The European Union (EU) is trying to attract more small- and medium-size enterprises to participate in its long-running CleanSky joint technology program. With public funds available to back research-and-development work aimed at reducing the environmental impact of air transport, it hopes to spread such support beyond major aerospace firms. Those companies, in turn, want to spread the risk of involvement in some of the lower-tier work.
To kick off the initiative, EU officials held a conference for prospective new partners in Toulouse, France, on January 31. They plan to hold a similar event in Spain in March, followed by presentations in Portugal and several other European states over the coming months.
CleanSky director Eric Dautriat told AIN that the far-reaching program is on track to achieve its objectives by 2017. The EU and the aerospace industry are providing more than $1 billion to develop technology aimed at reducing noise, as well as carbon dioxide and nitrogen oxide emissions by more than 50 percent compared with levels recorded in 2000.
Engine technology obviously represents a key component of CleanSky. Dautriat told the press that he expects the first flight test of a geared open-rotor engine to occur by 2015 as part of the sustainable and green engine (SAGE) project–one of CleanSky’s six integrated-technology demonstrator programs.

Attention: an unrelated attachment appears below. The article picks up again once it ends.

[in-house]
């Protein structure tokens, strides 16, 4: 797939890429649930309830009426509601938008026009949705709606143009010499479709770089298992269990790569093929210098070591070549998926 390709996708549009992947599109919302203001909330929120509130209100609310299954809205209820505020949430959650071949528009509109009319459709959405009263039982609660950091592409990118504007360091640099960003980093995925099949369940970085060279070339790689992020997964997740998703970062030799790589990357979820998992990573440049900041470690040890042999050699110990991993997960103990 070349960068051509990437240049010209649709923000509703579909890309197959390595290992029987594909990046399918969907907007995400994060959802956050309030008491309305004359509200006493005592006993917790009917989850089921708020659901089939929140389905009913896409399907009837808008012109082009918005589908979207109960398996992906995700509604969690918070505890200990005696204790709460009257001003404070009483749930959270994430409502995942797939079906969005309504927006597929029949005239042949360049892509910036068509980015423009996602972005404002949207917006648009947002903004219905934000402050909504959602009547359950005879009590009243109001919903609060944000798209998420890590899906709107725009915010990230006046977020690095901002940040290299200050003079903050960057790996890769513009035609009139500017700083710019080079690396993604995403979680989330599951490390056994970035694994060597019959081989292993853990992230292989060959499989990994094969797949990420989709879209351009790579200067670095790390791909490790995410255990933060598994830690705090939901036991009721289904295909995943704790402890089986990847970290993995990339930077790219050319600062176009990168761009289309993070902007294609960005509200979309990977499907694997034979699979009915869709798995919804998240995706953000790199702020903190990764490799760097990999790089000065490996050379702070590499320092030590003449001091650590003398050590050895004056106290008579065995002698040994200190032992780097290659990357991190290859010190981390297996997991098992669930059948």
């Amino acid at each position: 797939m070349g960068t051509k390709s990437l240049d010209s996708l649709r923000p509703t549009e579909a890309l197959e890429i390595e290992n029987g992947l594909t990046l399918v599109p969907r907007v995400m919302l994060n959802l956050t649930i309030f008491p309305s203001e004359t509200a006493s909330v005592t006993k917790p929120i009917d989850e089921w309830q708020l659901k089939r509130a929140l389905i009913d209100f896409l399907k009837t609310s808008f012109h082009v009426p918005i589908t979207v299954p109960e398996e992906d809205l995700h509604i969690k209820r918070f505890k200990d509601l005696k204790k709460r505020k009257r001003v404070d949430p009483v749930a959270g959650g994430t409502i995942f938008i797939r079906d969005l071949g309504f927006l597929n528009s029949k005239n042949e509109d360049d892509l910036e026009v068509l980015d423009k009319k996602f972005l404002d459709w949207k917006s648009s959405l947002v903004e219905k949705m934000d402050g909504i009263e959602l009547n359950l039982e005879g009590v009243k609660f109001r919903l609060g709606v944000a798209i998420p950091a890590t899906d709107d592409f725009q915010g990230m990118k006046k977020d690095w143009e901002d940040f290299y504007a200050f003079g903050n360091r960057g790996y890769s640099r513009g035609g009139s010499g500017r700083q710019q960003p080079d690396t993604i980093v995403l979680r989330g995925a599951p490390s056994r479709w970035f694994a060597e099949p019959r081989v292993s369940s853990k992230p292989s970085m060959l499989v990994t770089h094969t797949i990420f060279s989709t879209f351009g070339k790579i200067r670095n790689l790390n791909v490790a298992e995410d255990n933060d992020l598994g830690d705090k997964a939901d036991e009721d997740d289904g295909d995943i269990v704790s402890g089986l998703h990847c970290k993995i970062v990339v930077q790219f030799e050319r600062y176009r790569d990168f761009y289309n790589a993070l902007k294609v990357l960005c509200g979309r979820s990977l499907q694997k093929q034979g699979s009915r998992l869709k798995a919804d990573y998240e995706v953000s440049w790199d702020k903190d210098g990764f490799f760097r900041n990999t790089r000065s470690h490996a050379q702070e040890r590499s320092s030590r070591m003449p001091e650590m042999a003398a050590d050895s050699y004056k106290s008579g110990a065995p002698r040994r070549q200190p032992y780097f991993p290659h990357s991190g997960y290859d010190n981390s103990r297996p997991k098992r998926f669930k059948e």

SAGE encompasses five segments, starting with SAGE-1 and SAGE-2, led by Rolls-Royce and Snecma. SAGE-1 and SAGE-2 concentrate on developing two different geared open-rotor engine designs for short- and medium-haul aircraft. Project leaders hope that such engines could eventually yield fuel savings of up to 25 percent compared with contemporary turbofans.
Rolls-Royce also leads SAGE-3, the segment dedicated to the development of an environmentally friendly large turbofan for widebody airliners.
Finally, MTU and Turbomeca carry responsibility for the SAGE-4 and SAGE-5 initiatives, meant to speed development of a geared turbofan engine, respectively, for airliners and an advanced turboshaft for helicopters. Germany’s MTU has partnered in the geared turbofan development with Pratt & Whitney since 2006.
Dautriat hopes to see a ground demonstration of MTU’s geared turbofan demonstrator in 2013 and of the SAGE-5 turboshaft a year later. Engineers will perform ground tests on all of the SAGE engine demonstrators, apart from the SAGE-1 and -2 open-rotor designs.
“The only flight test is of the open rotor, because these engines have a new architecture regarding the engine, and for its installation on the aircraft,” added Dautriat. “The reason why ground tests of the other engine designs are being performed is because the remit of the overall CleanSky effort is to prove that clean engine technologies can be folded into the future engines designed and produced by the established engine manufacturers,” he concluded.